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JS (UK)

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Loot: Inside the World of Stolen Art
Loot: Inside the World of Stolen Art
by Thomas McShane
Edition: Paperback

6 of 6 people found the following review helpful
4.0 out of 5 stars Fascinating, pacey read, 9 Oct. 2007
I loved this book! It is basically about the career exploits of Thomas McShane - an FBI agent working in recovering stolen art masterpieces. Each chapter covers another exciting brush, usually with the Mob, who have made off with various treasures from Picassos to Rembrandts to Rubens and are often lured into selling them back to one of McShane's art expert aliases. McShane usually goes in to these meetings wired up and sometimes with a pistol and at the drop of an agreed catch phrase or word at some point during the transaction, the police will burst in to apprehend the crooks. Great stuff based on real events and written in a rather amusing typical stereotype NY 'cop' language in my opinion, complete with cheesey metaphors which only adds to its appeal. It's a great read and you certainly won't get bored!


Turkey (Alastair Sawday's Special Places to Stay)
Turkey (Alastair Sawday's Special Places to Stay)
by Sawday Alastair
Edition: Paperback

4.0 out of 5 stars Great but needs updating, 12 Sept. 2007
I used this book for a 2 week vacation Aug-Sep '07 travelling through Turkey and on the whole the places it recommended to stay were very good. On average beds were comfortable with clean white linen, and the bathrooms clean and in a good condition. What I liked also, was that each B&B seemed to have a real character of its own including that of the host! The breakfasts were good value too.

The only reason I am not giving 5 stars is because the book clearly needs updating (which should happen in 2008): prices are no longer accurate e.g. on average rooms are an extra 20 Turkish Lire a night on top of the printed price and one place - Villa Carla at Datca was no longer open. So calling ahead to make a reservation is best if you can. In conclusion, if you want to drive around Turkey do get this book or pick up the bi-lingual English/Turkish version by the real Turkish authors (not Mr Sawday)in Turkey entitled: 'The Little Book of Small Hotels in Turkey.' It is worth it and it will bring you into contact with local people of character, rather than the mass tourism phenomenon.


26a
26a
by Diana Evans
Edition: Paperback
Price: £8.99

7 of 7 people found the following review helpful
4.0 out of 5 stars Beautifully written but incredibly sad, 22 May 2007
This review is from: 26a (Paperback)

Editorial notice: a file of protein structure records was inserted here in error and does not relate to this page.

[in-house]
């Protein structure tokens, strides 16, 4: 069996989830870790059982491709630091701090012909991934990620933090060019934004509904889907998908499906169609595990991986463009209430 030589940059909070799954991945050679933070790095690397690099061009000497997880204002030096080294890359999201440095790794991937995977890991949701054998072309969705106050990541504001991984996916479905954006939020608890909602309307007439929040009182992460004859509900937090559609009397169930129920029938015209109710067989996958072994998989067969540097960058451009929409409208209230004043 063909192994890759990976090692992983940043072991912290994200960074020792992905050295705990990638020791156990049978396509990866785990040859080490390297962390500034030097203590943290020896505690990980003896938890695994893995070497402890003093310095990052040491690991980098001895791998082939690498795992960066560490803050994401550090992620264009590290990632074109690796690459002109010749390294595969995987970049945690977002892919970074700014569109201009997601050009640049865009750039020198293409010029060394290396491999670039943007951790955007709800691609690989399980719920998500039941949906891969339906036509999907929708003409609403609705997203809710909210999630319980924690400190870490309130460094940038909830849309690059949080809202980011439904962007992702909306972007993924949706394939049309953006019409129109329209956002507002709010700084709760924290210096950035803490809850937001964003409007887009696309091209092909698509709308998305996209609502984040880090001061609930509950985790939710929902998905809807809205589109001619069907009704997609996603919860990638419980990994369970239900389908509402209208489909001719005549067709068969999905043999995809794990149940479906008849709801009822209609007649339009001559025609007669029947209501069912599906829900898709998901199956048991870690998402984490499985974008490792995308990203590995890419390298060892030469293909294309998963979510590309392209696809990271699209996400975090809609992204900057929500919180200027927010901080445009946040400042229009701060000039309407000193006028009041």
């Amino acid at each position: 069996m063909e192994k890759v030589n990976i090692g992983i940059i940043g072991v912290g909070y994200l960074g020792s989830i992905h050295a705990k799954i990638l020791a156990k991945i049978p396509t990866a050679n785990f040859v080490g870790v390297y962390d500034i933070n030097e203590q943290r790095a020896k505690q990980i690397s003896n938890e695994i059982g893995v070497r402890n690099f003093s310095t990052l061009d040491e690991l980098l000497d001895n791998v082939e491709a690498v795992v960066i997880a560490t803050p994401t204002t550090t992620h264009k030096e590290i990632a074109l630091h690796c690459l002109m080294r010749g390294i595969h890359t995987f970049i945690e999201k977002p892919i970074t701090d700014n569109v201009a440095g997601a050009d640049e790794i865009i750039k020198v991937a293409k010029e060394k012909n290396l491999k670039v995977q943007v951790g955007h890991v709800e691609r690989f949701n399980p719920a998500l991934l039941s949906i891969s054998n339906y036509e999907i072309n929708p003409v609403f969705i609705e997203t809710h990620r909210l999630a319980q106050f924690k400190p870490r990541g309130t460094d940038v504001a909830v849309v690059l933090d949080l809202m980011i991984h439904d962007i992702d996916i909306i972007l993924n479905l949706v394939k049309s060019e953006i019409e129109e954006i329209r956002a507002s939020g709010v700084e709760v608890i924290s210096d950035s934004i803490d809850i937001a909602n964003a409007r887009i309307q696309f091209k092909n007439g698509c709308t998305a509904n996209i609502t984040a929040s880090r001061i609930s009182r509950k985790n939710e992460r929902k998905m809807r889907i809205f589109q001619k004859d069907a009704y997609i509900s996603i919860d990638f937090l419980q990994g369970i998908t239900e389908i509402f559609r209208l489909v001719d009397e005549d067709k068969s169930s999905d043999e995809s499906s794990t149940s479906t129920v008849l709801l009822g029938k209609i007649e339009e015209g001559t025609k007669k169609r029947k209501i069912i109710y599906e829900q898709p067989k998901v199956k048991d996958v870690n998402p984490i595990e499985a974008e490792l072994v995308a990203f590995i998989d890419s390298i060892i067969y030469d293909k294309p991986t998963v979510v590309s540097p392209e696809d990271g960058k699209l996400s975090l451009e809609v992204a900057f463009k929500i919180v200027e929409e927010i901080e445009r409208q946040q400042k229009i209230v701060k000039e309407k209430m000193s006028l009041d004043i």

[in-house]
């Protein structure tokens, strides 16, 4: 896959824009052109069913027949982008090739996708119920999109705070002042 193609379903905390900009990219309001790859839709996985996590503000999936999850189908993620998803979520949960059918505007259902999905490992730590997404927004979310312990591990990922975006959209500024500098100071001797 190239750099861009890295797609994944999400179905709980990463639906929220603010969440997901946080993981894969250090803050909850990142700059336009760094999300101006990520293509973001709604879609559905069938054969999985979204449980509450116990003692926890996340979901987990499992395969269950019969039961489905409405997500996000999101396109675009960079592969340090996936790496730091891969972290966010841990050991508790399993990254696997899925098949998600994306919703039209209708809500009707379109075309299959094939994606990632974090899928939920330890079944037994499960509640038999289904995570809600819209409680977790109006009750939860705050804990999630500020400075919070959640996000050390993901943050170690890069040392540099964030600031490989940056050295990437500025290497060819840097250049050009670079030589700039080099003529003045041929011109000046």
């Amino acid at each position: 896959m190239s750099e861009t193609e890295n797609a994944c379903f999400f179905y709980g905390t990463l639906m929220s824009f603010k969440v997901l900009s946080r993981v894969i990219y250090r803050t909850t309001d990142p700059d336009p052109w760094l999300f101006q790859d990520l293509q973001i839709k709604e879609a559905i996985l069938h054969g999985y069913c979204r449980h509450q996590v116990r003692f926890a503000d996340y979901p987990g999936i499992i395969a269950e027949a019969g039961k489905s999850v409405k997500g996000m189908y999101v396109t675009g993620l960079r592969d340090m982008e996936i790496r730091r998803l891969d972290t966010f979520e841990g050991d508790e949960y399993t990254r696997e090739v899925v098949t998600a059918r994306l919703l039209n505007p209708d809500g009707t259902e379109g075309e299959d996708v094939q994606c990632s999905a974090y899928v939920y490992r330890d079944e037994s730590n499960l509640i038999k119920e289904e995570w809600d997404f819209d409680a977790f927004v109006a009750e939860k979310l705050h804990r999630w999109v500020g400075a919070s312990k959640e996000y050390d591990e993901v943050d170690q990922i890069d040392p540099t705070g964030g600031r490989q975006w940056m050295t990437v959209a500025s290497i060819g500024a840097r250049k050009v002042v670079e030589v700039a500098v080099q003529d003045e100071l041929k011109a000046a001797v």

26a is a story about a mixed White/Nigerian family growing up in Britain and briefly in Nigeria in the 1980s and 1990s. The characterisation is deep, emotional and superb and one is really drawn in to feel empathy with each character in some way. The prose is beautiful and the pace is constant with a good rhythm. I understand from another reviewer that this is partly autobiographical which makes the story only more impacting. In summary, this is an excellent read and gives the reader a great insight into the lives and thoughts of four girls growing up in late 20th century Britian but my only warning is that this is a tragedy. It is incredibly sad and the descriptions of onsetting mental illness/depression and its outcome at the end are poignant and perhaps too upsetting for some.


The Wedding Officer
The Wedding Officer
by Anthony Capella
Edition: Paperback
Price: £9.99

2 of 3 people found the following review helpful
3.0 out of 5 stars Fun but lacking pace at times., 17 May 2007
This review is from: The Wedding Officer (Paperback)
I found this book to be reasonably well-written and entertaining although there were places where I felt the pace of the prose became rather slow, the content a little dull and the dialogue somewhat predictable. Personally, I thought the immensely detailed descriptions of the food and cooking were a bit 'overdone' but of course, that is Capella's big selling point - that he does have an incredibly in-depth knowledge of Italian food and culture, so if you like that sort of thing you will really enjoy this novel. Capella certainly does succeed in evoking Naples and the surrounding countryside during the Second World War and in giving the reader a good insight into what Allied and Italian life must have been like then with all its amusing contradictions and local colour. I would recommend 'The Wedding Officer' as light, often humorous romantic reading but do not expect a riveting plot or superbly written prose. I would rate this as average to just above average for plot and prose.


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